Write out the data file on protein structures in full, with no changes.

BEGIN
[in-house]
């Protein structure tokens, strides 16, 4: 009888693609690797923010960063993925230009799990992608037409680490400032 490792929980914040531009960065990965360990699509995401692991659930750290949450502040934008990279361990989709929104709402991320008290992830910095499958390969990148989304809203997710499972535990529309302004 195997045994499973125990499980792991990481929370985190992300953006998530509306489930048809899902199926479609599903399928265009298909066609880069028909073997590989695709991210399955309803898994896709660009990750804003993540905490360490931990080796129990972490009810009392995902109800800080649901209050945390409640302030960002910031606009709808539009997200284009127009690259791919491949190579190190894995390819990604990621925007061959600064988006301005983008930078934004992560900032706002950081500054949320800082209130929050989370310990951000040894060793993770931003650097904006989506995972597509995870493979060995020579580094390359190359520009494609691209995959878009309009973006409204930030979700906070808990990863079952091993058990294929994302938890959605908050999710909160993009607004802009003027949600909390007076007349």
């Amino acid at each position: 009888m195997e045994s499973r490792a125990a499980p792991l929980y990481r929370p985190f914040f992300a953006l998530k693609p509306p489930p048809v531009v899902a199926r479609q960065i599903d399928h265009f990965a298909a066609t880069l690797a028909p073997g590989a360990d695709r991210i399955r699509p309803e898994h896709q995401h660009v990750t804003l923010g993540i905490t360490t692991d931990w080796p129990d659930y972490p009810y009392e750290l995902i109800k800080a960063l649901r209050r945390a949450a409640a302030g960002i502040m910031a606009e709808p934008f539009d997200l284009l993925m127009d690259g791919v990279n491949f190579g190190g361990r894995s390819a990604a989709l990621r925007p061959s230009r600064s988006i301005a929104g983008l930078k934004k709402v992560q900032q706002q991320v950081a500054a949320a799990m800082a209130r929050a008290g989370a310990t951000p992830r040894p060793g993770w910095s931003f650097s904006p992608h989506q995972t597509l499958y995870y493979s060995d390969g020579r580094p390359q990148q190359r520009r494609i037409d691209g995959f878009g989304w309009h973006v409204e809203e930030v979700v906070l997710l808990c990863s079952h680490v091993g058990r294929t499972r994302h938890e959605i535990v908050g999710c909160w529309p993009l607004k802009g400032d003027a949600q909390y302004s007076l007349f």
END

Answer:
[in-house]
């Protein structure tokens, strides 16, 4: 009888693609690797923010960063993925230009799990992608037409680490400032 490792929980914040531009960065990965360990699509995401692991659930750290949450502040934008990279361990989709929104709402991320008290992830910095499958390969990148989304809203997710499972535990529309302004 195997045994499973125990499980792991990481929370985190992300953006998530509306489930048809899902199926479609599903399928265009298909066609880069028909073997590989695709991210399955309803898994896709660009990750804003993540905490360490931990080796129990972490009810009392995902109800800080649901209050945390409640302030960002910031606009709808539009997200284009127009690259791919491949190579190190894995390819990604990621925007061959600064988006301005983008930078934004992560900032706002950081500054949320800082209130929050989370310990951000040894060793993770931003650097904006989506995972597509995870493979060995020579580094390359190359520009494609691209995959878009309009973006409204930030979700906070808990990863079952091993058990294929994302938890959605908050999710909160993009607004802009003027949600909390007076007349």
């Amino acid at each position: 009888m195997e045994s499973r490792a125990a499980p792991l929980y990481r929370p985190f914040f992300a953006l998530k693609p509306p489930p048809v531009v899902a199926r479609q960065i599903d399928h265009f990965a298909a066609t880069l690797a028909p073997g590989a360990d695709r991210i399955r699509p309803e898994h896709q995401h660009v990750t804003l923010g993540i905490t360490t692991d931990w080796p129990d659930y972490p009810y009392e750290l995902i109800k800080a960063l649901r209050r945390a949450a409640a302030g960002i502040m910031a606009e709808p934008f539009d997200l284009l993925m127009d690259g791919v990279n491949f190579g190190g361990r894995s390819a990604a989709l990621r925007p061959s230009r600064s988006i301005a929104g983008l930078k934004k709402v992560q900032q706002q991320v950081a500054a949320a799990m800082a209130r929050a008290g989370a310990t951000p992830r040894p060793g993770w910095s931003f650097s904006p992608h989506q995972t597509l499958y995870y493979s060995d390969g020579r580094p390359q990148q190359r520009r494609i037409d691209g995959f878009g989304w309009h973006v409204e809203e930030v979700v906070l997710l808990c990863s079952h680490v091993g058990r294929t499972r994302h938890e959605i535990v908050g999710c909160w529309p993009l607004k802009g400032d003027a949600q909390y302004s007076l007349f």